In order to manage the Fund’s interest rate risk, the Fund may use interest rate swaps. The extent to which the Fund will use interest rate swaps depends on Wellington Management’s view of the interest rate environment and general market conditions. Generally, if Wellington Management expects interest rates to rise, the Fund may buy interest rate swaps to hedge the portion of its assets invested in fixed-rate debt securities. The Fund may trade securities actively.
As part of the portfolio construction process, Wellington Management uses “bottom-up” fundamental analysis to analyze each Borrower and issuer and its ability to pay principal and interest in light of its current financial condition, its industry position, and economic and market conditions. Wellington Management’s process focuses on those Borrowers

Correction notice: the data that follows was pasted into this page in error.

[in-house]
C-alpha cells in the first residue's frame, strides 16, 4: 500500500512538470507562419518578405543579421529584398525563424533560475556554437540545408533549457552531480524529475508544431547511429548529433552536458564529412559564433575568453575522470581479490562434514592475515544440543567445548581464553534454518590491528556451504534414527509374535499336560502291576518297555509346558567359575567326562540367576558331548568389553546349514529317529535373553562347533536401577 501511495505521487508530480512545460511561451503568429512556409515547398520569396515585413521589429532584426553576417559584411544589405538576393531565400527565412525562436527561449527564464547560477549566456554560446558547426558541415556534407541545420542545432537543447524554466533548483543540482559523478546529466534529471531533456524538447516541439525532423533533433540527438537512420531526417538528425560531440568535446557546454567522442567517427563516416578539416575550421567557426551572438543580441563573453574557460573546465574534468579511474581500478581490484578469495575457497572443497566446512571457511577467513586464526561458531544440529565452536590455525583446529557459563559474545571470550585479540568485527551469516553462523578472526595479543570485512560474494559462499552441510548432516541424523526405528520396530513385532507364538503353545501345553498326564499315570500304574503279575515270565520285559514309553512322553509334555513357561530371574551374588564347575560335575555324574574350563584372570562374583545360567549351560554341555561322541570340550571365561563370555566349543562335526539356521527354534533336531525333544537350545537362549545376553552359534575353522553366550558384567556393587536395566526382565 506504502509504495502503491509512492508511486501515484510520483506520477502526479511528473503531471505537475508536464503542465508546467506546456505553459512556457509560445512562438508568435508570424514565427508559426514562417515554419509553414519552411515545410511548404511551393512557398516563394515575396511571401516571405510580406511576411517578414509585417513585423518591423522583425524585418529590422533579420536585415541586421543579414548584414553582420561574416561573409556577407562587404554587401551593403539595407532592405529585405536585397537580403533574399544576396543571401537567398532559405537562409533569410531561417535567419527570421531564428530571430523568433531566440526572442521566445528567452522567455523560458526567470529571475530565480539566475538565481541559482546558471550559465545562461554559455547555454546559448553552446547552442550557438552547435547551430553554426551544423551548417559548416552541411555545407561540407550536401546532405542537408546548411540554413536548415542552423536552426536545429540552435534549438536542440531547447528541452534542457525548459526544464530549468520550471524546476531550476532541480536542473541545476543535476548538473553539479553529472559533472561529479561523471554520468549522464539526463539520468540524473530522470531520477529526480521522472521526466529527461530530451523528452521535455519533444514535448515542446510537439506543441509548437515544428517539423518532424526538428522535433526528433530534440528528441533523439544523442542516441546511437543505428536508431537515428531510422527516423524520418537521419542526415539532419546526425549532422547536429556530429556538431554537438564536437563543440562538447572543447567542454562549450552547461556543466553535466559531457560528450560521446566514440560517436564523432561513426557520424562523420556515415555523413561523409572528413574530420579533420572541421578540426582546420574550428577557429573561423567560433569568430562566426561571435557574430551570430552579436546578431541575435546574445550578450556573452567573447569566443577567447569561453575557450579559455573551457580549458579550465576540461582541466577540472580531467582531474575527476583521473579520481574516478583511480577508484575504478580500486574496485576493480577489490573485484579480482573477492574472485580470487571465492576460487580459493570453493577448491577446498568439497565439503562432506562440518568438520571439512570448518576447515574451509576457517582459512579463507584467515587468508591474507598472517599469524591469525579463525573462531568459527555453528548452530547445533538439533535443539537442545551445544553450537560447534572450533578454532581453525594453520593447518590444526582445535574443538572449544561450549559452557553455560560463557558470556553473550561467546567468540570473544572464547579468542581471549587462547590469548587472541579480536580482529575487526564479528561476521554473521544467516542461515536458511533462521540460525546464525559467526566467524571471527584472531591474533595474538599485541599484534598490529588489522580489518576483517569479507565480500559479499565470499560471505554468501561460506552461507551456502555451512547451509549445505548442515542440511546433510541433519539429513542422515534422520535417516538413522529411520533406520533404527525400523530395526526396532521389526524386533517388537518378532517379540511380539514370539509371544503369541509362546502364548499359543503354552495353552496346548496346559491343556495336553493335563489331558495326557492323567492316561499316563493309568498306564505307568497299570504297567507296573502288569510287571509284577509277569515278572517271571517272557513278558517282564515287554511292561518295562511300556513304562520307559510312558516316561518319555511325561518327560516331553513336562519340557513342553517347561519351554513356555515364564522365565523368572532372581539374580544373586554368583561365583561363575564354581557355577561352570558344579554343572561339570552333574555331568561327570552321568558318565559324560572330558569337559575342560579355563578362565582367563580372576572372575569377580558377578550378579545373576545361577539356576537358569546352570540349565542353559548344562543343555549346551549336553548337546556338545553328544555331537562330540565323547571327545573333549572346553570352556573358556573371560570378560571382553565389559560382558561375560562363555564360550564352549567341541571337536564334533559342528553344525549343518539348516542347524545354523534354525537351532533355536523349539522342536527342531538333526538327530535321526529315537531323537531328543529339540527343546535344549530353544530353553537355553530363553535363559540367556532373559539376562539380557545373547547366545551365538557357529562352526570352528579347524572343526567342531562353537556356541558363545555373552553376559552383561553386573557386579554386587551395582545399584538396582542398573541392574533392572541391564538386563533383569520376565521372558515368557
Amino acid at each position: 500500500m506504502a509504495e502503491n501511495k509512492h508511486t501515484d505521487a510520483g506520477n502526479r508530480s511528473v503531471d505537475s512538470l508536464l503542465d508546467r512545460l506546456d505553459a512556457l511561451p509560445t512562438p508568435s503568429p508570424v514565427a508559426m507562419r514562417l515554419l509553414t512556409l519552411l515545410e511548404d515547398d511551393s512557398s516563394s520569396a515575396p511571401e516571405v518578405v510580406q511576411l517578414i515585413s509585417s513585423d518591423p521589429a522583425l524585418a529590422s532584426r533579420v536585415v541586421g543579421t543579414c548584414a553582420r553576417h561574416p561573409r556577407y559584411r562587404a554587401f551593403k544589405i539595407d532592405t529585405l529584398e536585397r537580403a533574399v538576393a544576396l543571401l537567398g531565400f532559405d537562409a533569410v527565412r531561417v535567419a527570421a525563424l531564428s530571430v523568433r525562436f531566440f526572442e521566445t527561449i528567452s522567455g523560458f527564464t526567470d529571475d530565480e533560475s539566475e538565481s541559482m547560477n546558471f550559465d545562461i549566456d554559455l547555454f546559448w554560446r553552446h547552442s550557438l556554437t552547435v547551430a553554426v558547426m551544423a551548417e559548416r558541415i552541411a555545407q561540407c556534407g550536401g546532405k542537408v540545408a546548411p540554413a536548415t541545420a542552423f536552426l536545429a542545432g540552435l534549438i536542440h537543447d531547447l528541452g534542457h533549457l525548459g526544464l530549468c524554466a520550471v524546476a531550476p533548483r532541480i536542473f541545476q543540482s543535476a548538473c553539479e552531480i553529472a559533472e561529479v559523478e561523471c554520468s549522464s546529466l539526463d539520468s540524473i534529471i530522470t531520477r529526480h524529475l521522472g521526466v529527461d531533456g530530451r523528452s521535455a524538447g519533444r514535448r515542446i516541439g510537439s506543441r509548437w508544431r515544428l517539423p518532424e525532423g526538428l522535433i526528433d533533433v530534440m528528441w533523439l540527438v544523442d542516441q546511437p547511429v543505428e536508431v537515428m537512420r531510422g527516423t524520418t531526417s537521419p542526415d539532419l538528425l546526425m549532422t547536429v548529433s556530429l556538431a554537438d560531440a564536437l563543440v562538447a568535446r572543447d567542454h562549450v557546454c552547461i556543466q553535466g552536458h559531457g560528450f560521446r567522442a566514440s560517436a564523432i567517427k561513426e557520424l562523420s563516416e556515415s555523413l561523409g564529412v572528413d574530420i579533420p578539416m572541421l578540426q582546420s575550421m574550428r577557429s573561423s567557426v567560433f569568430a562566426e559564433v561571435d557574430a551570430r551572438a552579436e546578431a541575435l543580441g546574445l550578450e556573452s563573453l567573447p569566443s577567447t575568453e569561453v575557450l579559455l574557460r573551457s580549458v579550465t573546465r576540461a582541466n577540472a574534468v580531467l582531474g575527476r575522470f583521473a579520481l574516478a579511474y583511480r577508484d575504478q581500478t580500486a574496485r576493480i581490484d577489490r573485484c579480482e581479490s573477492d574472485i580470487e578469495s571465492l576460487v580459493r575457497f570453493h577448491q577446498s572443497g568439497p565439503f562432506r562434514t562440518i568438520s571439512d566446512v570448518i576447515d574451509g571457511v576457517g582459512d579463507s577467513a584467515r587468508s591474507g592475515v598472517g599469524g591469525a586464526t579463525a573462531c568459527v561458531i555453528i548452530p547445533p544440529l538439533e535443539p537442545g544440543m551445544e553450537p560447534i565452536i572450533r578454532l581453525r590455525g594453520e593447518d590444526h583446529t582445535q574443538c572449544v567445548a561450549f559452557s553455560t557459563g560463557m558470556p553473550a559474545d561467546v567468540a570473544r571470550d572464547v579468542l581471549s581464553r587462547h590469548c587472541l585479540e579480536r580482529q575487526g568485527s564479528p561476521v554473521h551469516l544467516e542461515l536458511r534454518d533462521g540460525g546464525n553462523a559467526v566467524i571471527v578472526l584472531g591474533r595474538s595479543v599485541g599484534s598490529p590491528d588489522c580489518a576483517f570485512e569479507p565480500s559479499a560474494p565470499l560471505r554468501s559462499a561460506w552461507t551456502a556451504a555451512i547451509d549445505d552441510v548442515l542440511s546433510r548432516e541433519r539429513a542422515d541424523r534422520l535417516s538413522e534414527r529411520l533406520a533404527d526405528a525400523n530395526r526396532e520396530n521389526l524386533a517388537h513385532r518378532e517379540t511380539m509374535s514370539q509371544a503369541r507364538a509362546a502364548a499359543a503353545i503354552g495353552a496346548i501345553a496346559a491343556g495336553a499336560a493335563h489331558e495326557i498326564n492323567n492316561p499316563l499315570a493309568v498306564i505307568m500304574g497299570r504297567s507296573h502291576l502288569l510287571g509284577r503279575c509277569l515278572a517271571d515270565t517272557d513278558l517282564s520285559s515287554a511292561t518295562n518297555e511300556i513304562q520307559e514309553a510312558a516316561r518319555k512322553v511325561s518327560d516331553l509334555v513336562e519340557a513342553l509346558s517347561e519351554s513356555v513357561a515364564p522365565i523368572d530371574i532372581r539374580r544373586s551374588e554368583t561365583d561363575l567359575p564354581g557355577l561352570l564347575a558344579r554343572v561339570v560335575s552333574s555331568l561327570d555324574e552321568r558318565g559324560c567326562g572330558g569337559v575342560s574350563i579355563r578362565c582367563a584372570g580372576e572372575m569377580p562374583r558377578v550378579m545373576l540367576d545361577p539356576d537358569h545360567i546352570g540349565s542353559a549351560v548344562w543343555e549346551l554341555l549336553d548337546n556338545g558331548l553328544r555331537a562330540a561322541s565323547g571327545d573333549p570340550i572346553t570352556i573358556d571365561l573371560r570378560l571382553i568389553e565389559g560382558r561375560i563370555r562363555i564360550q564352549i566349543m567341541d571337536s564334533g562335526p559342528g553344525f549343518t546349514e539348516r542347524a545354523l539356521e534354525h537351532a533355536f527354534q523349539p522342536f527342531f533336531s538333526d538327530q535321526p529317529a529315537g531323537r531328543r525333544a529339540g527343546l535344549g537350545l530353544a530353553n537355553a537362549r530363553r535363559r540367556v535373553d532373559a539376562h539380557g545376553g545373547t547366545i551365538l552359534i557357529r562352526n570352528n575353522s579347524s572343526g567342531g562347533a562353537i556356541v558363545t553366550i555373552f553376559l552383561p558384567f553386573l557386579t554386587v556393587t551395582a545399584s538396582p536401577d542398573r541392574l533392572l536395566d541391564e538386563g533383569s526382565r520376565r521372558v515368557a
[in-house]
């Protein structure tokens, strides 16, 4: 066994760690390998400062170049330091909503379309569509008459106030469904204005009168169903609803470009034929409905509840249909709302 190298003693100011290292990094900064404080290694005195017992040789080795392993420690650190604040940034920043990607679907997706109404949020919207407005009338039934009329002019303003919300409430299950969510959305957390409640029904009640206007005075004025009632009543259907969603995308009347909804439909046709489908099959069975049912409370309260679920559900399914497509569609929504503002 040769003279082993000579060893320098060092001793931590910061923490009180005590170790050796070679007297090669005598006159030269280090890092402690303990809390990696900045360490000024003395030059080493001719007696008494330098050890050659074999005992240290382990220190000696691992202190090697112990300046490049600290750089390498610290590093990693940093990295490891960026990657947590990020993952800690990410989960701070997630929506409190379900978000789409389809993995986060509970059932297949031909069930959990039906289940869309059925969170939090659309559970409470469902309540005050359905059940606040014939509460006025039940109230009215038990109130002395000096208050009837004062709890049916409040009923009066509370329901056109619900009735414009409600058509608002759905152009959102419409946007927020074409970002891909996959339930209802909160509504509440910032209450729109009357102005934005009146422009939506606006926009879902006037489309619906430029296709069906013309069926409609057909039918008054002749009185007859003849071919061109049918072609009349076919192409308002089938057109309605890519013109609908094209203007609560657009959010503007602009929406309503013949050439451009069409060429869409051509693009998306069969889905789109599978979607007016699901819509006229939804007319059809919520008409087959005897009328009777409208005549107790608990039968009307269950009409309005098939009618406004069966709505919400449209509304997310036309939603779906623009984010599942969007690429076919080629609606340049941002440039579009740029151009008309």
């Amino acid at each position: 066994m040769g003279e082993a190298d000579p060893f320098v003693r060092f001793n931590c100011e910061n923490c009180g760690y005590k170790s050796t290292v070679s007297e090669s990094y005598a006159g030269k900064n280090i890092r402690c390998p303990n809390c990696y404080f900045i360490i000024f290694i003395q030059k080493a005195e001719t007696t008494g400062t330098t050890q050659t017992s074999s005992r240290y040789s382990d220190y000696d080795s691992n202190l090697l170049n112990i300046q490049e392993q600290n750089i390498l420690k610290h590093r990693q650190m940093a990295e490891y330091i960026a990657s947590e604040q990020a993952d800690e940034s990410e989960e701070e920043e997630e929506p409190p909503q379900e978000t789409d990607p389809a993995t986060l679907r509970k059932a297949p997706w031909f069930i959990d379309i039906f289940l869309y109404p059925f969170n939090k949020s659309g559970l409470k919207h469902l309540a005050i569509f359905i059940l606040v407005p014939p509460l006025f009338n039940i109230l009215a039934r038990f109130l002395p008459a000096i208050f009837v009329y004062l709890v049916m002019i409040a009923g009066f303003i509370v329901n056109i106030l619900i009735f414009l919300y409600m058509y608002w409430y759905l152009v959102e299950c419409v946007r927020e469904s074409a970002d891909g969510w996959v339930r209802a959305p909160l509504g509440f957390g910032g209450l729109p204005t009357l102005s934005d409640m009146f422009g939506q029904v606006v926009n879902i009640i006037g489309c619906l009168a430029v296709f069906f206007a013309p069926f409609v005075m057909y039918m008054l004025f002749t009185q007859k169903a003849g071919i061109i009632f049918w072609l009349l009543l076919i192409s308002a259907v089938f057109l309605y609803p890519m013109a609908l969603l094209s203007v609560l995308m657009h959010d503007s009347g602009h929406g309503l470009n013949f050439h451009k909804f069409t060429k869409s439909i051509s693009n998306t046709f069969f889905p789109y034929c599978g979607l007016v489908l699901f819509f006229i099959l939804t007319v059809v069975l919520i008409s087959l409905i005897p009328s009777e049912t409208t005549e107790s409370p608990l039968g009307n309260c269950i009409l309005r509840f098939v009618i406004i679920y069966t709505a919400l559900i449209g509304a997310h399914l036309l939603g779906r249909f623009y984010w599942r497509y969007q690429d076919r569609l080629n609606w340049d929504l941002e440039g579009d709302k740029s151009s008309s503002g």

24

and issuers that generate positive cash flow momentum, exhibit stable or improving debt coverage and have an experienced management team. Wellington Management also evaluates each loan’s and each security’s structural features, covenants, underlying collateral and price compared to its long-term value. As part of this process, Wellington Management focuses on risk management; analysis of the business cycle; and sector and quality positioning. Wellington Management also integrates the evaluation of financially material environmental, social, and/or governance (“ESG”) characteristics (where available for an issuer) into its fundamental analysis. ESG characteristics are one of several factors that contribute to Wellington Management’s overall evaluation of the risk and return potential of an issuer.
PRINCIPAL RISKS. The principal risks of investing in the Fund are described below. When you sell your shares they may be worth more or less than what you paid for them, which means that you could lose money as a result of your investment. An investment in the Fund is not a bank deposit and is not insured or guaranteed by the Federal Deposit Insurance Corporation or any other government agency. As with any fund, there is no guarantee that the Fund will achieve its investment objective.